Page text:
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  • Tom Jung
  • 13-06-20

Shower thought book, meh for toilet reading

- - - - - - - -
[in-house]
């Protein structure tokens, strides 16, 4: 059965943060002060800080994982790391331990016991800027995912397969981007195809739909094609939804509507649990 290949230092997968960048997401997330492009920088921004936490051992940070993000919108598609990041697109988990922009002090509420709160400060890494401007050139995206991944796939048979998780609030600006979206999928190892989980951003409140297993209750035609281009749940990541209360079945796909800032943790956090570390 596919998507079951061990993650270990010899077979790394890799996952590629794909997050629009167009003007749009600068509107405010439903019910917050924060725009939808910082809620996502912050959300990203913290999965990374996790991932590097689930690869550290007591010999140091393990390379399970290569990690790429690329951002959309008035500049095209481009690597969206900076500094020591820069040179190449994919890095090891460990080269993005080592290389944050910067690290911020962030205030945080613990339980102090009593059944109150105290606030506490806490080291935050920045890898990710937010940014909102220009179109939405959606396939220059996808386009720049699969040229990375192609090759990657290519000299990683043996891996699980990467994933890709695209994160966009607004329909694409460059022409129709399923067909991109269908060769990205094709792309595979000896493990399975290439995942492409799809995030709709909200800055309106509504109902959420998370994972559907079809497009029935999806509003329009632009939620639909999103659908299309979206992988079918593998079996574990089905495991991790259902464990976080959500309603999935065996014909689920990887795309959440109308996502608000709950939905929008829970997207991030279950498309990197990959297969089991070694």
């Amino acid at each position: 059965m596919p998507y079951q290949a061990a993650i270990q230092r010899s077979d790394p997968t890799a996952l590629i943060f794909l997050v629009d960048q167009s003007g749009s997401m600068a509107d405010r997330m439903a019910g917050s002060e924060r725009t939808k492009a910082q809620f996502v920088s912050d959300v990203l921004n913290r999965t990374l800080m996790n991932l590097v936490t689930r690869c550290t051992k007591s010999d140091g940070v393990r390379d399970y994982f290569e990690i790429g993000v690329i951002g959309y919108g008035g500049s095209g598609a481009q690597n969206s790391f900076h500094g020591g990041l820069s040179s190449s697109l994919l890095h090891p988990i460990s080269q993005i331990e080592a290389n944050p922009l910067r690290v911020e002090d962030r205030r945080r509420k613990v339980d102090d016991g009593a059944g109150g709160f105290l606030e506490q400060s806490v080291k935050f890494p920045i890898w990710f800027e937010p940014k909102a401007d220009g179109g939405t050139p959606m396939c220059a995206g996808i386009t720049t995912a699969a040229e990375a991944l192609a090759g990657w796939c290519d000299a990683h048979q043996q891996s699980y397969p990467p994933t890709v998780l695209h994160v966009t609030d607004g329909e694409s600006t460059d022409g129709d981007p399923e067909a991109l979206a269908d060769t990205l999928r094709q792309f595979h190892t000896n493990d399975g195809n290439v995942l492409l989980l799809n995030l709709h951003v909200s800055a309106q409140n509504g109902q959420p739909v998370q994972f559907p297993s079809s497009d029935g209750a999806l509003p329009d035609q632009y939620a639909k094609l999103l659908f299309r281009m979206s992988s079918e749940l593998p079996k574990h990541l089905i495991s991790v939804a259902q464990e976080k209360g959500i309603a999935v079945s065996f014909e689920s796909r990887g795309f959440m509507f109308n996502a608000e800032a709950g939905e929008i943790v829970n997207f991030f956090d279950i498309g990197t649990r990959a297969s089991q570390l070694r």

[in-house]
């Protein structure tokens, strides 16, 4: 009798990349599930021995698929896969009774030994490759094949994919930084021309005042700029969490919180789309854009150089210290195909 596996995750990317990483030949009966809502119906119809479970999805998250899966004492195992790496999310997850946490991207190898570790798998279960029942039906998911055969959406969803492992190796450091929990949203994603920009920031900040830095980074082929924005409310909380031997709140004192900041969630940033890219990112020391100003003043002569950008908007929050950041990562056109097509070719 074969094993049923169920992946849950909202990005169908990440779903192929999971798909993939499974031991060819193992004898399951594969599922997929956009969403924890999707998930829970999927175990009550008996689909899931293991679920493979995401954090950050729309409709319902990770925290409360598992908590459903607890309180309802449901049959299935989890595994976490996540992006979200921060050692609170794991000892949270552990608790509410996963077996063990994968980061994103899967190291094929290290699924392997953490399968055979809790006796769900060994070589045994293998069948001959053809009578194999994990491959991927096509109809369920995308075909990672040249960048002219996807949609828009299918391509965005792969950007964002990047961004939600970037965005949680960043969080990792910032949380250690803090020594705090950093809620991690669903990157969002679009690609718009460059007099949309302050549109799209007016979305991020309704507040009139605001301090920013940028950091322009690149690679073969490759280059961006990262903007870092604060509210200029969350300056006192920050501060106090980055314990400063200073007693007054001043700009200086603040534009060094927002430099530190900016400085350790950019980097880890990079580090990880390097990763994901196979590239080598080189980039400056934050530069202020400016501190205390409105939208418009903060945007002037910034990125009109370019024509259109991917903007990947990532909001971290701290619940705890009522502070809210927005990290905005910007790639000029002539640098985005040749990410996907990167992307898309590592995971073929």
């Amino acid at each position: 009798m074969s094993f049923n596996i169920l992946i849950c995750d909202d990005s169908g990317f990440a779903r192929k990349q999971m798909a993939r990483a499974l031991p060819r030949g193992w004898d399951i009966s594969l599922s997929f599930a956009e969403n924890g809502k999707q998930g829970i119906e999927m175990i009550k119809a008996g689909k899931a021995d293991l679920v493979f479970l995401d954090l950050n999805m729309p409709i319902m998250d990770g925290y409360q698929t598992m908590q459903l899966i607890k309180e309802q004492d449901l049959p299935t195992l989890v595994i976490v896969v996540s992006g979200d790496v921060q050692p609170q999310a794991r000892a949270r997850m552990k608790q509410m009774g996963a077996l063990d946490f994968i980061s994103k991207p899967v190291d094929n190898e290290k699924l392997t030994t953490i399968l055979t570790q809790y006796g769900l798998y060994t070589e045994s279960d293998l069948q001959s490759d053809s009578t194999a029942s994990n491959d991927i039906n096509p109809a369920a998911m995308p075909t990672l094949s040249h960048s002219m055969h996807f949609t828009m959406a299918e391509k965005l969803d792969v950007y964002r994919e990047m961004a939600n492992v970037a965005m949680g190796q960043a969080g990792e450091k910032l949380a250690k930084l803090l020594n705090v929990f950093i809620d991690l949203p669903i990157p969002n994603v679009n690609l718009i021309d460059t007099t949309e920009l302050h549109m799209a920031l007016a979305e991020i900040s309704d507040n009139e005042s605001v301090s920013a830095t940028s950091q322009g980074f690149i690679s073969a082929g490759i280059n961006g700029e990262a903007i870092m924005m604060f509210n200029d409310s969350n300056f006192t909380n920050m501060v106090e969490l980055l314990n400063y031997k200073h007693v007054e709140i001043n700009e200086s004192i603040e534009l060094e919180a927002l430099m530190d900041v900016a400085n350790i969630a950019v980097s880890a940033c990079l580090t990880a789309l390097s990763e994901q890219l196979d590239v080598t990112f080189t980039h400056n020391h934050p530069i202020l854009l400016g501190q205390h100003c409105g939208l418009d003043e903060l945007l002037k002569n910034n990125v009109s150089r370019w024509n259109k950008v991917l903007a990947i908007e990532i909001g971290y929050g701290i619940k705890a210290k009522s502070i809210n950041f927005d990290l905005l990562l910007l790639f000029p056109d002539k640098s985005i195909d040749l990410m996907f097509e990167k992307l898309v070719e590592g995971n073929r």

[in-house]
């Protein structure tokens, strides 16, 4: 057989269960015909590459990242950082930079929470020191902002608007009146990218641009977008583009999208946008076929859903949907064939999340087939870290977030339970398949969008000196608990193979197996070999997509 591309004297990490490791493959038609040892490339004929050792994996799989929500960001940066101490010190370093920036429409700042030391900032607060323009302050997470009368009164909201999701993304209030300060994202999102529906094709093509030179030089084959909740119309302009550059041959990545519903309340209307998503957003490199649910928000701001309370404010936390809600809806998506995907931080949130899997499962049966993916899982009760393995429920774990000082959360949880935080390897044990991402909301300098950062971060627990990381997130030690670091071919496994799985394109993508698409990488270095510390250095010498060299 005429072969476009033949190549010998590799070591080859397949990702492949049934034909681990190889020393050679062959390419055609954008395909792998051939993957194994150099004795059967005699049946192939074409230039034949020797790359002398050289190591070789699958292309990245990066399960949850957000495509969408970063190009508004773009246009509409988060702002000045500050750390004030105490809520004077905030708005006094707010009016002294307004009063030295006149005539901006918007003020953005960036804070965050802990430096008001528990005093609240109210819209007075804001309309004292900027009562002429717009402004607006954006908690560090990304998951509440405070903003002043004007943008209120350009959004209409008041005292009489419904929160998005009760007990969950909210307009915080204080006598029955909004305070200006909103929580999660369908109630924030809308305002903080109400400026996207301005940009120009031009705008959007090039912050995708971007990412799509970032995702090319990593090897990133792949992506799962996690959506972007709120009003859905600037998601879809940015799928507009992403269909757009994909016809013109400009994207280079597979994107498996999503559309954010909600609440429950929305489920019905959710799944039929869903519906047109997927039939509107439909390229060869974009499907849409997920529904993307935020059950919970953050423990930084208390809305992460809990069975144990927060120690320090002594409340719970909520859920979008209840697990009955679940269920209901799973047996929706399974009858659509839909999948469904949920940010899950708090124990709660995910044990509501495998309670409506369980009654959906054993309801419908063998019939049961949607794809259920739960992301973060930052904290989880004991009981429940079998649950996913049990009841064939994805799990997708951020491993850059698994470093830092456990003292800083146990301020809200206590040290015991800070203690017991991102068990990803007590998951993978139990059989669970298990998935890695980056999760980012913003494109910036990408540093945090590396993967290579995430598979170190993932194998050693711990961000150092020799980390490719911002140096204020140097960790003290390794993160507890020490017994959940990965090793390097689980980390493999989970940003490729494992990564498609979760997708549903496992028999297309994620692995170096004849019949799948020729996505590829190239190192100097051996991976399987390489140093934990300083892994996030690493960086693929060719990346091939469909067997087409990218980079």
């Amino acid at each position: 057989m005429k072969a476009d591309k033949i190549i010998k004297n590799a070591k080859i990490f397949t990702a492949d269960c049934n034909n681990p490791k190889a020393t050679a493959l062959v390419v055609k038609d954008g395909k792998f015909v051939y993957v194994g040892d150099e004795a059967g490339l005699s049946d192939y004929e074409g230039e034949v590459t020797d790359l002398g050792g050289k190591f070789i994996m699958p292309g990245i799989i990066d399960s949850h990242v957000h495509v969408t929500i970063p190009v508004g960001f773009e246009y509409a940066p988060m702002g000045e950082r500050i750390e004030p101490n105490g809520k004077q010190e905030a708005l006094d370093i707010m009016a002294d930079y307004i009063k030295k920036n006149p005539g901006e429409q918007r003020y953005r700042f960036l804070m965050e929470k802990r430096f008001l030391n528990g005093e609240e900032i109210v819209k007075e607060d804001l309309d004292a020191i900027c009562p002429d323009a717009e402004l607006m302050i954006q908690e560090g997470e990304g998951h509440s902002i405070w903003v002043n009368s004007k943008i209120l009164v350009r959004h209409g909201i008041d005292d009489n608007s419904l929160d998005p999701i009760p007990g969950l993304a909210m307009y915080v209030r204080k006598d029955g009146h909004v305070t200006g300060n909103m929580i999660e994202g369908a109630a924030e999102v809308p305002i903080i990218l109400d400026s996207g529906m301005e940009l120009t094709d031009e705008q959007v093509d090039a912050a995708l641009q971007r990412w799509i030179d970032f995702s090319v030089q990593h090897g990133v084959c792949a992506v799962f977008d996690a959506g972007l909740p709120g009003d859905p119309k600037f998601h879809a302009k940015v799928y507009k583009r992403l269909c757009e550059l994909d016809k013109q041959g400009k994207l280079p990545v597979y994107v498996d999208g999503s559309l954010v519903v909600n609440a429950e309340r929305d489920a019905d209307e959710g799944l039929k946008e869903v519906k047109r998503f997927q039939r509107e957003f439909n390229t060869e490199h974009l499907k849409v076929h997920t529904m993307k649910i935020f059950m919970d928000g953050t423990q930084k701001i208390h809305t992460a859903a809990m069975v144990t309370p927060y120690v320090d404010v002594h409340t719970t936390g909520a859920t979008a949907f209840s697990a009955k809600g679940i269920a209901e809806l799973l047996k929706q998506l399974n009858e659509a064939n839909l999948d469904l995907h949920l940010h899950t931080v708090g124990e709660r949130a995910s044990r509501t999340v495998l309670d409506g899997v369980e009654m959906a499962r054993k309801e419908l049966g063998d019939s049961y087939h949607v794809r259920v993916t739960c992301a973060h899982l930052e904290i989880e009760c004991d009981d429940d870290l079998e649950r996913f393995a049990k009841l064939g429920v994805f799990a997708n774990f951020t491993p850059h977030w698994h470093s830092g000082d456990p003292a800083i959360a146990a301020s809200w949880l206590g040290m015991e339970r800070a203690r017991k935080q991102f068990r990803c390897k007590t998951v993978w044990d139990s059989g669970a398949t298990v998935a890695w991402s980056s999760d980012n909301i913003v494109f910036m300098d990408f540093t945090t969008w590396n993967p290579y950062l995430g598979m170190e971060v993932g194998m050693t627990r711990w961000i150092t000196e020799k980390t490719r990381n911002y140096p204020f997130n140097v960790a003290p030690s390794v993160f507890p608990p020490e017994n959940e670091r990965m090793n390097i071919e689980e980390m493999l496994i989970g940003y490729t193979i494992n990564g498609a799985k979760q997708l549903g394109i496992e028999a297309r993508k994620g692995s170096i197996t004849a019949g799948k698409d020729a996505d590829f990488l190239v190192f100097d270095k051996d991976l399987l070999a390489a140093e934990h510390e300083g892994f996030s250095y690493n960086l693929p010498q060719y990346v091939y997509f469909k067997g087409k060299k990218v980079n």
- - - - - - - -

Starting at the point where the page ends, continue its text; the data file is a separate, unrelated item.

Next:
After setting up the premise and going through the story, there is a point where you realize something seems a bit off with the story. I’m not talking about using the concept of a singularity event as some nebulous doomsday marker, or the idea that there was only one man smart enough to save the world from said event, or even that the world now consists of about 10 people running a group of small villages that is never really described. I’m talking about how the characters don’t seem real. I know it’s fiction and I should give the author some benefit for creating characters to go through the story for my entertainment. It just feels like the author stopped trying to develop characters that do anything but wax poetic about some shallow philosophy. Even worse, there is no use for the shallow philosophical inner monologues that seem to plague each piece of the story. The only time this type of prose begins to make sense is during the yoga training montage. And the training montage, while being one of the best pieces of the story, is itself long and drawn out for seemingly no reason. The realizations are slow and remind me of YouTube yoga videos where they repeat the same thought 100 times before sounding the gong and going on to the next repetitive thought. It’s nice and all but I’m still kind of trying to listen to a story so it gets old pretty quick. So after the shallow character development, repetition, and stale philosophy there is some political intrigue where you find out that the world is even smaller than the 10 people running villages because apparently only two people are smart enough to have different views of how to save the world. Surprise surprise one of those two views is authoritarianism! It’s like a full circle cliche that comes home to shit on your porch when you’re not paying attention. The author is trying to set one of these two parties up as a genius, but the grumpy old man comes off just as arrogant as the rest and has some sort of autism which prevents his cooperation with the only people in the world that could save the everyone since they are now the only people in power. This convenient autism plot device seems much lazier than a weaponized autism plot character, and it kind of feels bad too. At least if the autism was a plot character instead of a convenient plot point to cover for the author’s lack of character development I might have been content with the character. As it stands, a character central to the entire world has a convenient autism that prevents the person from working for the worlds benefit. Even the ending is a shallow pool of cliche relationships that feels empty. At that point I doubted the main character was able to even understand interpersonal relationships. I didn’t even worry about how the main character’s relationships cleared up by that point because honesty, his entire world view seem to be made up of vague relationships and it was pretty disconcerting. I feel I need to end by saying that it wasn’t all bad, it just felt like the author lazy character development was a detriment to my enjoyment of the story after a while. Instead of going through an adventure, I found myself wondering why I was listening to shallow philosophical viewpoints of an incomplete future dystopia. I was hoping to explore the author’s world, but I ended up listening to his vague shower thoughts that really never made any point. I tried to start the second book but the premise would not just get on with it so I’ll leave that one for a time when I’m feeling extra masochistic. 3/7